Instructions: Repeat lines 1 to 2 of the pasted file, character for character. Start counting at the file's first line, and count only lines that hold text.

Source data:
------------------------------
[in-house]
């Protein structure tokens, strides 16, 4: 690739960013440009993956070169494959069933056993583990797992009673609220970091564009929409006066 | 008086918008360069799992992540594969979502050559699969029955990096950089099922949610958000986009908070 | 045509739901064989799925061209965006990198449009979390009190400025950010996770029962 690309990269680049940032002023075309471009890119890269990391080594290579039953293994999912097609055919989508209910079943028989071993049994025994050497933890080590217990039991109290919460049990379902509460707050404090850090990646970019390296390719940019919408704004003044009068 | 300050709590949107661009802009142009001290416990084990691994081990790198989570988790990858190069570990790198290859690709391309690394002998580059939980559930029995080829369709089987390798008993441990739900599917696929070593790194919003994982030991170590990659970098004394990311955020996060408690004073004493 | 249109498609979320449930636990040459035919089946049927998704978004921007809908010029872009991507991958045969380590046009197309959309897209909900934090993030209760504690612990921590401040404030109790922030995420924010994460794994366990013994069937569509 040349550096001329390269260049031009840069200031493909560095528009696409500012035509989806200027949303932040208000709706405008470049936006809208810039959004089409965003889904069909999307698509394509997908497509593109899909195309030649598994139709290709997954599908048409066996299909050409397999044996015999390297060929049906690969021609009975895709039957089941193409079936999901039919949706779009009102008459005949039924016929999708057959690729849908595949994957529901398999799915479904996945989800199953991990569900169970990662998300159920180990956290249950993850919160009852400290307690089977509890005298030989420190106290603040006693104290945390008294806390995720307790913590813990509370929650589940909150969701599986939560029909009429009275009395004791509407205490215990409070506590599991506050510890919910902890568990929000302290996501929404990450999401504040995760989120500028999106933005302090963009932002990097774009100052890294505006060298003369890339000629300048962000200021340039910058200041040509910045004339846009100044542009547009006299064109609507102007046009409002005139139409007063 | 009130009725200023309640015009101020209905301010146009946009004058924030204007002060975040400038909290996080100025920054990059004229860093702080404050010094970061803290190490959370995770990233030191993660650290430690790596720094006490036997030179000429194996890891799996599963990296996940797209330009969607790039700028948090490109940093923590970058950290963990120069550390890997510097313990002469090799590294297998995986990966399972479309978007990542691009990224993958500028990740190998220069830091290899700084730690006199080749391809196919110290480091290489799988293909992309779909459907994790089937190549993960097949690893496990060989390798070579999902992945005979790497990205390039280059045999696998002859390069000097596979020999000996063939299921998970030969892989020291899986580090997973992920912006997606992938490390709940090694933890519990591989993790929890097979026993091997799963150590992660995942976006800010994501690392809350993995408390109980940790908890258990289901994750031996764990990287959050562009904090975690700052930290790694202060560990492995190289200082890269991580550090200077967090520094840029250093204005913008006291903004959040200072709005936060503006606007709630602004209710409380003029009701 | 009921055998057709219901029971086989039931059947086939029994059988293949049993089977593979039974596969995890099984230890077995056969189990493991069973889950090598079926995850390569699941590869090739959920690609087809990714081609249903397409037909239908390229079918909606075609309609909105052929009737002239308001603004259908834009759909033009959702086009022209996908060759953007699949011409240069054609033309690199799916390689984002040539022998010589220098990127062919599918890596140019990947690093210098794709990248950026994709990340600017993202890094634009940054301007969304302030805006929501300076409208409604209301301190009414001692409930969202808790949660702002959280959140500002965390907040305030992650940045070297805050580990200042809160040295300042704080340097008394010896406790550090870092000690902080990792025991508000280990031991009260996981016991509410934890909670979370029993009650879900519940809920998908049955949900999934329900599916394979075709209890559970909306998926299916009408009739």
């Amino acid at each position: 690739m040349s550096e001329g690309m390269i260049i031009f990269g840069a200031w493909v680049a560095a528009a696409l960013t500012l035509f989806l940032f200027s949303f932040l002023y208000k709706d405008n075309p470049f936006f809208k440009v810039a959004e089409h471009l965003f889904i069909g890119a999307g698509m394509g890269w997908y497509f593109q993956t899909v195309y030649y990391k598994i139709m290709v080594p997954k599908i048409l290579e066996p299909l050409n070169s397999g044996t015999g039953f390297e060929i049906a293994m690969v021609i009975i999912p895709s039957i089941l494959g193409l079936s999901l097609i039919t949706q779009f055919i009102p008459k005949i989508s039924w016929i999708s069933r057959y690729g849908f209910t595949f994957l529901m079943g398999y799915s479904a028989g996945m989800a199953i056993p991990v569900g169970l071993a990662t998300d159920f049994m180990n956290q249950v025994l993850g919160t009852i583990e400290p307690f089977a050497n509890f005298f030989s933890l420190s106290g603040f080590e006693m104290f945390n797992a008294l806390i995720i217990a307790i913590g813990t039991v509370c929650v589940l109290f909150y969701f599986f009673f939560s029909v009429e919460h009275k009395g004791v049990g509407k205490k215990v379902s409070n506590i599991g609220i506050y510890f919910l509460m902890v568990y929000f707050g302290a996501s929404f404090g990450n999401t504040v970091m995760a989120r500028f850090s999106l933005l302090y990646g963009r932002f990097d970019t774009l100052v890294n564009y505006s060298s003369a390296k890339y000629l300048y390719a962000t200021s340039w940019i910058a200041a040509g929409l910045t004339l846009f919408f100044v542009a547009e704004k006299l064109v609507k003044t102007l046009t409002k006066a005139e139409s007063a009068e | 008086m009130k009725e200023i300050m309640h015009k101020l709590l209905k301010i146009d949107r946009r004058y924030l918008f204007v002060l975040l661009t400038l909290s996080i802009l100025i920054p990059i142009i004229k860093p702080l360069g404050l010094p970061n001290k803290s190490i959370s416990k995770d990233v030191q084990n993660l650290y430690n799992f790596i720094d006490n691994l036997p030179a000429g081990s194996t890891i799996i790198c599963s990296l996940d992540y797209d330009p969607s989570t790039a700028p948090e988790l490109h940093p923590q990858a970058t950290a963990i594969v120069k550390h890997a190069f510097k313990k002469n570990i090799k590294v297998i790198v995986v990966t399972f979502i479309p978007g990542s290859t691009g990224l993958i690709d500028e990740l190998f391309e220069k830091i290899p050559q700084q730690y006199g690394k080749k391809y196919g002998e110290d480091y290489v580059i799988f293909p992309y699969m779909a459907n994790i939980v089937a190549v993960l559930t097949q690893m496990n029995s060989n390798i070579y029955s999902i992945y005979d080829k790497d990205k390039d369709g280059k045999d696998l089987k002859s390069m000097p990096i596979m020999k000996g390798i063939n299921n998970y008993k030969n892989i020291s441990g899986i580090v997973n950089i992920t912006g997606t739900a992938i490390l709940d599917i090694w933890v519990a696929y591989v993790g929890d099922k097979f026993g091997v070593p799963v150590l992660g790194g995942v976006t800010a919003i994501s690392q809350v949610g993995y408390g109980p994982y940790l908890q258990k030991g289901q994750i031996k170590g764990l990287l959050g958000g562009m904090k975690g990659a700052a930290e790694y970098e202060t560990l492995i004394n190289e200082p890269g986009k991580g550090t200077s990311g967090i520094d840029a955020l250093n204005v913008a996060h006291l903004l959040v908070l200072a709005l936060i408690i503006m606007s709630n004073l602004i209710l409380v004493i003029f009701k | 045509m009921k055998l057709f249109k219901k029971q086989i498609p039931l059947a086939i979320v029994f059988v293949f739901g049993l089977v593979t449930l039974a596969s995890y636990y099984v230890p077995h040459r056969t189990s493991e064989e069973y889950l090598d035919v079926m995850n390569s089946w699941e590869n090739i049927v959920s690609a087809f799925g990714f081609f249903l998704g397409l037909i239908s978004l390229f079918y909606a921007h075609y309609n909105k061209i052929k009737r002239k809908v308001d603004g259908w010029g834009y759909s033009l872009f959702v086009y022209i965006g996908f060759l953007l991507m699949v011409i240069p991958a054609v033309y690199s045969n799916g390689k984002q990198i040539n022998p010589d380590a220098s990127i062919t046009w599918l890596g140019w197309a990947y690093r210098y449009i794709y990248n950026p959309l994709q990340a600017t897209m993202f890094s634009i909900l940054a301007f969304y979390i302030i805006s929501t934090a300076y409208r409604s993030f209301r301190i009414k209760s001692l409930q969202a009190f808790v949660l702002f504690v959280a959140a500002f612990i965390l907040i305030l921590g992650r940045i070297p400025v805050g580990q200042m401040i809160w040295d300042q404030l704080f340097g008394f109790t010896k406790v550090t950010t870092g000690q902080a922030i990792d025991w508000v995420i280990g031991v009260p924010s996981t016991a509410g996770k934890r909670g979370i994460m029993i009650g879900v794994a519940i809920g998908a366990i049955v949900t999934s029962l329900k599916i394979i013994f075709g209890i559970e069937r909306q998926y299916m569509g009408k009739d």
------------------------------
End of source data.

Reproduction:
[in-house]
């Protein structure tokens, strides 16, 4: 690739960013440009993956070169494959069933056993583990797992009673609220970091564009929409006066 | 008086918008360069799992992540594969979502050559699969029955990096950089099922949610958000986009908070 | 045509739901064989799925061209965006990198449009979390009190400025950010996770029962 690309990269680049940032002023075309471009890119890269990391080594290579039953293994999912097609055919989508209910079943028989071993049994025994050497933890080590217990039991109290919460049990379902509460707050404090850090990646970019390296390719940019919408704004003044009068 | 300050709590949107661009802009142009001290416990084990691994081990790198989570988790990858190069570990790198290859690709391309690394002998580059939980559930029995080829369709089987390798008993441990739900599917696929070593790194919003994982030991170590990659970098004394990311955020996060408690004073004493 | 249109498609979320449930636990040459035919089946049927998704978004921007809908010029872009991507991958045969380590046009197309959309897209909900934090993030209760504690612990921590401040404030109790922030995420924010994460794994366990013994069937569509 040349550096001329390269260049031009840069200031493909560095528009696409500012035509989806200027949303932040208000709706405008470049936006809208810039959004089409965003889904069909999307698509394509997908497509593109899909195309030649598994139709290709997954599908048409066996299909050409397999044996015999390297060929049906690969021609009975895709039957089941193409079936999901039919949706779009009102008459005949039924016929999708057959690729849908595949994957529901398999799915479904996945989800199953991990569900169970990662998300159920180990956290249950993850919160009852400290307690089977509890005298030989420190106290603040006693104290945390008294806390995720307790913590813990509370929650589940909150969701599986939560029909009429009275009395004791509407205490215990409070506590599991506050510890919910902890568990929000302290996501929404990450999401504040995760989120500028999106933005302090963009932002990097774009100052890294505006060298003369890339000629300048962000200021340039910058200041040509910045004339846009100044542009547009006299064109609507102007046009409002005139139409007063 | 009130009725200023309640015009101020209905301010146009946009004058924030204007002060975040400038909290996080100025920054990059004229860093702080404050010094970061803290190490959370995770990233030191993660650290430690790596720094006490036997030179000429194996890891799996599963990296996940797209330009969607790039700028948090490109940093923590970058950290963990120069550390890997510097313990002469090799590294297998995986990966399972479309978007990542691009990224993958500028990740190998220069830091290899700084730690006199080749391809196919110290480091290489799988293909992309779909459907994790089937190549993960097949690893496990060989390798070579999902992945005979790497990205390039280059045999696998002859390069000097596979020999000996063939299921998970030969892989020291899986580090997973992920912006997606992938490390709940090694933890519990591989993790929890097979026993091997799963150590992660995942976006800010994501690392809350993995408390109980940790908890258990289901994750031996764990990287959050562009904090975690700052930290790694202060560990492995190289200082890269991580550090200077967090520094840029250093204005913008006291903004959040200072709005936060503006606007709630602004209710409380003029009701 | 009921055998057709219901029971086989039931059947086939029994059988293949049993089977593979039974596969995890099984230890077995056969189990493991069973889950090598079926995850390569699941590869090739959920690609087809990714081609249903397409037909239908390229079918909606075609309609909105052929009737002239308001603004259908834009759909033009959702086009022209996908060759953007699949011409240069054609033309690199799916390689984002040539022998010589220098990127062919599918890596140019990947690093210098794709990248950026994709990340600017993202890094634009940054301007969304302030805006929501300076409208409604209301301190009414001692409930969202808790949660702002959280959140500002965390907040305030992650940045070297805050580990200042809160040295300042704080340097008394010896406790550090870092000690902080990792025991508000280990031991009260996981016991509410934890909670979370029993009650879900519940809920998908049955949900999934329900599916394979075709209890559970909306998926299916009408009739």